Moms, Never Let How You See Yourself Determine When You See a Doctor

May Is National Women's Health Month

By Emily Cowan, Editor / Publisher of Macaroni KID Newburyport, MA May 14, 2022

My daughter Isabel was born in August 2008 but her birth story begins about eight months earlier, when I decided – with complete self-confidence – that I was NOT going to be THAT pregnant lady. You know the one: warily calculating the caffeine content of her half-caff, dreading hidden sources of unpasteurized cheese, holding her breath to avoid the momentary exhaust fumes of passing trucks. No, my friend, I was going to follow the path of well-informed, realistic moderation – no freaking out!

Well, that lasted until about my fourth month, when I was diagnosed with placenta previa – basically when the baby has settled into a nice cozy spot that’s just close enough to the cervix to cause potentially serious problems down the road. I had already lost one pregnancy and, as my mother super-unhelpfully pointed out, she herself had lost a pregnancy at seven months due to the same condition.

So yeah, freaking out. Over the next few months I found myself calling my midwife practice on an almost weekly basis, worrying about this or that development. Each time I called they’d reassure me, “no no … don’t worry unless THIS happens.” And then THAT thing would happen and I’d call back, only to be reassured that everything was fine and not to worry unless this OTHER thing happened. And so on.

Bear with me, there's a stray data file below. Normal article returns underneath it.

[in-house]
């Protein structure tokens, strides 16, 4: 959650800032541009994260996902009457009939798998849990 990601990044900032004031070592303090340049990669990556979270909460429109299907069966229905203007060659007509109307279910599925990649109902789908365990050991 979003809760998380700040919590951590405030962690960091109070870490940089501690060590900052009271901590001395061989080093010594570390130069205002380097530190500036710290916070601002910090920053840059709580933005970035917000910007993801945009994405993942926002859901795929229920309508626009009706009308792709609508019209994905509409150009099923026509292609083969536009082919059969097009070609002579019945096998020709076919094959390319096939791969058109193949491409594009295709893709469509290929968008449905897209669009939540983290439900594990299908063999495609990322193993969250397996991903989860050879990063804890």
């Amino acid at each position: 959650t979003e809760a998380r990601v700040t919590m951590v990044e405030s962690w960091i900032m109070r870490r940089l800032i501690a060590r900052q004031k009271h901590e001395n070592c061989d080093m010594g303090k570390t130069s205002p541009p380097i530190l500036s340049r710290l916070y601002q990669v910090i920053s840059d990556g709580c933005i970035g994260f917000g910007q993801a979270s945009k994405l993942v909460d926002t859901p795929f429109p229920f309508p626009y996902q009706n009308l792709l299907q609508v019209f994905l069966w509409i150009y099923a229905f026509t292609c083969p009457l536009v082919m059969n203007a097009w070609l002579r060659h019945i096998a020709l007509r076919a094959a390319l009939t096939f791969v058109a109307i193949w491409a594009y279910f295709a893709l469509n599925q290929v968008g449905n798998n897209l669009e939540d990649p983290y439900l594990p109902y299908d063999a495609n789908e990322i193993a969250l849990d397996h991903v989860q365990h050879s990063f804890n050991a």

After about a dozen calls like this, I started to feel just a little bit ridiculous. Why couldn’t I stop worrying and just relax? Was I turning into exactly the kind of pregnant lady I had promised I was not going to be? Were my constant questions and check-ins getting … annoying?

I’m telling you this because it helps explain what I did next. Or, more accurately, what I didn’t do. At 37 weeks I experienced yet another unsettling pregnancy development, and I did think about calling in. But it was 11 o’clock at night. I was tired. I was bloated and cranky. I went to bed.

The next morning it became clear that my water had broken, and that given the position of the baby I should have left for the hospital hours earlier. Now I felt ridiculous for a completely different reason. Why hadn’t I called my midwife?? The simple answer is, I was afraid of looking silly.

We women do this, don’t we? Get so focused on our self-perception and the perceptions of others that we forget to trust our own instincts when it comes to health issues. We’re supposed to be the family’s rock. We are the caretakers for our children, parents, and spouses, and we just don’t have time. We’re expected – or expect ourselves – to tamp it down, suck it up, wait it out. We don’t want to risk looking weak, or whiny.

So we put off that doctor’s appointment to treat a chronic condition. We downplay our pain levels. We wait, on average, about four hours longer than men do to seek medical attention for a heart attack or stroke.

There are many women for whom access to health care is a real concern – that’s a huge problem too. What I’m talking about here, though, are the times when we are our own biggest obstacle to adequate care and treatment.

Isabel and I got very lucky. It was a harrowing birth, but we made it. The next time something just doesn’t seem right, I’m going to pick up the phone and get it checked out. And I hope Isabel (now 13) is watching.

This article originally appeared in the Greater Newburyport Mothers and Families Club's March/April 2017 newsletter. It was reprinted with kind permission.